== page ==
Denby Fawcett: An Homage To A Long-Lost Volcano That Helped Form Oahu - Honolulu Civil Beat

About the Author

Denby Fawcett

Denby Fawcett is a longtime Hawaii television and newspaper journalist, who grew up in Honolulu. Her book, Secrets of Diamond Head: A History and Trail Guide is available on Amazon. Opinions are the author's own and do not necessarily reflect Civil Beat's views.

My personal library has a small collection of books about the geology of Hawaii. The books all say the same thing: Oahu was created by two volcanoes: Waianae on the west and Koolau on the east.

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But that is not true.

Most books still need to be updated to include the important finding heralded by a team of scientists in 2014 to let the world know that Oahu was actually formed by the eruptions of three volcanoes.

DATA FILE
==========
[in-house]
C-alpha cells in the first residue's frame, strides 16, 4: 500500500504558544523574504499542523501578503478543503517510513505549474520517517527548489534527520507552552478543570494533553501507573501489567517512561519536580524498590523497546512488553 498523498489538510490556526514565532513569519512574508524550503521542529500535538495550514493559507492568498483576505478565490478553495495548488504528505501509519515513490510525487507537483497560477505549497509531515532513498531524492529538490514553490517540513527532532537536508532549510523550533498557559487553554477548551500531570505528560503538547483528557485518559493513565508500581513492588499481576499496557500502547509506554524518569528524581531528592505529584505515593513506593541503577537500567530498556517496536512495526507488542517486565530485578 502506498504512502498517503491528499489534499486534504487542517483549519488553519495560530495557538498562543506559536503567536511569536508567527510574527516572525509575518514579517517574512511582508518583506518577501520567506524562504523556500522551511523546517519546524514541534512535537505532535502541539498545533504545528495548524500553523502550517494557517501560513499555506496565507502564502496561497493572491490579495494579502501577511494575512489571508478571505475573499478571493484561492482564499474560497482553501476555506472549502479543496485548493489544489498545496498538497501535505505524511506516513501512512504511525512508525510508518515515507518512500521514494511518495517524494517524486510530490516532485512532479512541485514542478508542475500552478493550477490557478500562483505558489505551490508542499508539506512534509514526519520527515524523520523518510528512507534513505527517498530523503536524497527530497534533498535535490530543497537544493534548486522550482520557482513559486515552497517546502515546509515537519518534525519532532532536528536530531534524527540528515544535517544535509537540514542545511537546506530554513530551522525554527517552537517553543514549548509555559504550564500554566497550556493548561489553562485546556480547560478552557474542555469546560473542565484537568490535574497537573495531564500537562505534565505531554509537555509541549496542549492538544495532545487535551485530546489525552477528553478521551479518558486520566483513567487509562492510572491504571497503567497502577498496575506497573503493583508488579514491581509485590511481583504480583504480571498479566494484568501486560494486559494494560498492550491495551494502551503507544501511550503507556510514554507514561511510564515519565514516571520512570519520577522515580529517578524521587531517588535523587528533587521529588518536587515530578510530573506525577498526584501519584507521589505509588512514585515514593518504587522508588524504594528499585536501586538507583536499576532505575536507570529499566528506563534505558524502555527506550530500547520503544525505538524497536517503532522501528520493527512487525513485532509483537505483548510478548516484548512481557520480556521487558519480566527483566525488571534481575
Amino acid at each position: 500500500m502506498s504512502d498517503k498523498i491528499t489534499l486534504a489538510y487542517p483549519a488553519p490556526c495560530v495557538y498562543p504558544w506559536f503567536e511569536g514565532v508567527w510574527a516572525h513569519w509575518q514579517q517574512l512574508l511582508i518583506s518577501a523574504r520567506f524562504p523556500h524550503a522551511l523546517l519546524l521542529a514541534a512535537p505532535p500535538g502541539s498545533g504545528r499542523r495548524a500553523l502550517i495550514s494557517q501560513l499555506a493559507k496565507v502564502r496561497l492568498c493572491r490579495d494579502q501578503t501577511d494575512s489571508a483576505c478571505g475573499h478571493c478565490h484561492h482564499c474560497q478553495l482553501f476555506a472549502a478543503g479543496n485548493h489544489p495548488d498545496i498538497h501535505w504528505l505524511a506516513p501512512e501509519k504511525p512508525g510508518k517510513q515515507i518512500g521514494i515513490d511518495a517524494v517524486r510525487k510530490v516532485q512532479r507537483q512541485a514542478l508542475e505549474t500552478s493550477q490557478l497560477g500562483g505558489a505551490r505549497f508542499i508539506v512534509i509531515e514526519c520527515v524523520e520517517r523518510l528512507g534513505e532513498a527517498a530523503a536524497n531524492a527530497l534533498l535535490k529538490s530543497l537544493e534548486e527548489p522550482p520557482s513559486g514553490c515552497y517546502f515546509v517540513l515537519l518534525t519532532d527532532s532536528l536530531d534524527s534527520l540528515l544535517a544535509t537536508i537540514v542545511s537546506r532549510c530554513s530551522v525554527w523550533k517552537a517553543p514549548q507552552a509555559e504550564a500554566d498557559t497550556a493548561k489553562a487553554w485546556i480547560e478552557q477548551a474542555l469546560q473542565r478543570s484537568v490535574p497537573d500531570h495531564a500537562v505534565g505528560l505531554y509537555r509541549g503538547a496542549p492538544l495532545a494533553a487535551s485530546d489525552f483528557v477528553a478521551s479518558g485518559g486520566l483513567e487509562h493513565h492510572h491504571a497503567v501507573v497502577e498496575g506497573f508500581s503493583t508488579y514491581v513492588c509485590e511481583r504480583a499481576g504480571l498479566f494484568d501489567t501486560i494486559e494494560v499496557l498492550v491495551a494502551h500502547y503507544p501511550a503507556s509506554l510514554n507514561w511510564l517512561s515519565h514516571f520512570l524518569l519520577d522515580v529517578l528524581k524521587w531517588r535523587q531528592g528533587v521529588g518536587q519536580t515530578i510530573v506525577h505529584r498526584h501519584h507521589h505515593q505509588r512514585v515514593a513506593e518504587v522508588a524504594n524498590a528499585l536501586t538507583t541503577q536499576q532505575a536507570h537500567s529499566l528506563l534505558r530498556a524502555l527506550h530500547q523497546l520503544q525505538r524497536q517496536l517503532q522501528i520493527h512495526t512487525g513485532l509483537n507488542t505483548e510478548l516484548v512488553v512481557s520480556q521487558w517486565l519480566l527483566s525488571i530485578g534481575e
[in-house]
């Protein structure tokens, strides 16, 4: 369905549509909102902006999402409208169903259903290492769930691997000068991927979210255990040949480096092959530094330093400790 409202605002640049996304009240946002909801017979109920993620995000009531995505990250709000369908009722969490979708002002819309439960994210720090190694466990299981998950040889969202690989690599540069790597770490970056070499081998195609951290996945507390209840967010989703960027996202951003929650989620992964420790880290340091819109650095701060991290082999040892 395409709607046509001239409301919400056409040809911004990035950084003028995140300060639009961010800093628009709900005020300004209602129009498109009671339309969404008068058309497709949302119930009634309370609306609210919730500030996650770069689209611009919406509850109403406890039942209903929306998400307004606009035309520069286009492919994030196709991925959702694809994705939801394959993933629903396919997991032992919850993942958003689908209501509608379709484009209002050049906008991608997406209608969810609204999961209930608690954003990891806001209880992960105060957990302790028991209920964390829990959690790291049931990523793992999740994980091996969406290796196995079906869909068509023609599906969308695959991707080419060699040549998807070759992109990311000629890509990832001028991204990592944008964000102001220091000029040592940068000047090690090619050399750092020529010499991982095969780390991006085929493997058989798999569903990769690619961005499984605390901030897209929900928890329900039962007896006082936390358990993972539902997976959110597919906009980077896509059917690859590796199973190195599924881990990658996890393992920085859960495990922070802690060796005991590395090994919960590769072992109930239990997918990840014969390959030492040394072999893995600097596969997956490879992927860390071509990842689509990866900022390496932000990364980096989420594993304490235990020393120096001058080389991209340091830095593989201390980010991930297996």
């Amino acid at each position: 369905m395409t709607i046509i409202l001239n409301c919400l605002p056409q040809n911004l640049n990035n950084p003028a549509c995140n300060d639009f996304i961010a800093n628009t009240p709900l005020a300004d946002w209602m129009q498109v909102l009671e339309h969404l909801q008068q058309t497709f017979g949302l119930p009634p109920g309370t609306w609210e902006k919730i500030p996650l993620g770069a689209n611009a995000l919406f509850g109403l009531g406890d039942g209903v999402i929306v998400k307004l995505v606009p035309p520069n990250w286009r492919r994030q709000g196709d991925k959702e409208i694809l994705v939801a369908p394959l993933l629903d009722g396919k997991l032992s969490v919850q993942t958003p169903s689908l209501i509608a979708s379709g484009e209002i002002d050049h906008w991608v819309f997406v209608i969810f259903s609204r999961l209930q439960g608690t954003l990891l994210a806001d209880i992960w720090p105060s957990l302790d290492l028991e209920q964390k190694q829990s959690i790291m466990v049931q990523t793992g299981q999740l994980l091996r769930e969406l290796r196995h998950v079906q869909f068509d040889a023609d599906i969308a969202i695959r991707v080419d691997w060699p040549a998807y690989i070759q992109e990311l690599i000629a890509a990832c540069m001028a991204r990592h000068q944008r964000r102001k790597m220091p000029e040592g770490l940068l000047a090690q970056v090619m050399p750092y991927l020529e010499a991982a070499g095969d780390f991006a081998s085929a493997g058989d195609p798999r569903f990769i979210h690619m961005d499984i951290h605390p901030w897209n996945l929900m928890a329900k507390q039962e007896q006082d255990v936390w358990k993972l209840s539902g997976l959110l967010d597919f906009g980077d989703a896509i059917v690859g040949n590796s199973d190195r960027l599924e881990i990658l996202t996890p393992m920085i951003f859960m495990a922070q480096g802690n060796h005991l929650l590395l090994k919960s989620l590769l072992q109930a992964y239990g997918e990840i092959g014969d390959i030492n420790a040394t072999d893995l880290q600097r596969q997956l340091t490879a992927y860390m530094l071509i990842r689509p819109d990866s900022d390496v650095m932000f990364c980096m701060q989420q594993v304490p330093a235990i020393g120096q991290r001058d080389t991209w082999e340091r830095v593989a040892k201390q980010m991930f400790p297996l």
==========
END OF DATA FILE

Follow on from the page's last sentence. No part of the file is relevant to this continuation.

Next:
My purpose here is to describe and honor the long-lost third volcano that scientists named Kaena — at one time a massive shield volcano, the first to form Oahu.

Why focus on a precursor volcano that’s now submerged thousands of feet under the sea? One reason is that Kaena is still largely unknown to the general public. And if you ask, who cares, I contend it is just as interesting to know about the earth we are standing on as to be aware of what towers above us.

According to the findings of the scientific team led by University of Hawaii geologist John Sinton, the volcano Kaena erupted off today’s Kaena Point about 5 million years ago, making it the oldest volcano responsible for the creation of Oahu.

Waianae volcano was the second oldest on Oahu, growing on Kaena’s flanks about 4 million years ago; the youngest volcano was Koolau, erupting on the flanks of Waianae about a million years later.

Today, many residents still are unaware that Waianae and Koolau mountain ranges are the remnants of two separate volcanoes.

It is interesting that even though Kaena volcano is the birth mother of Oahu, there appear to be no chants to honor her, no hula — kahiko or auana. No legends about Pele stirring her oʻo stick to bring Kaena to life.

Under The Sea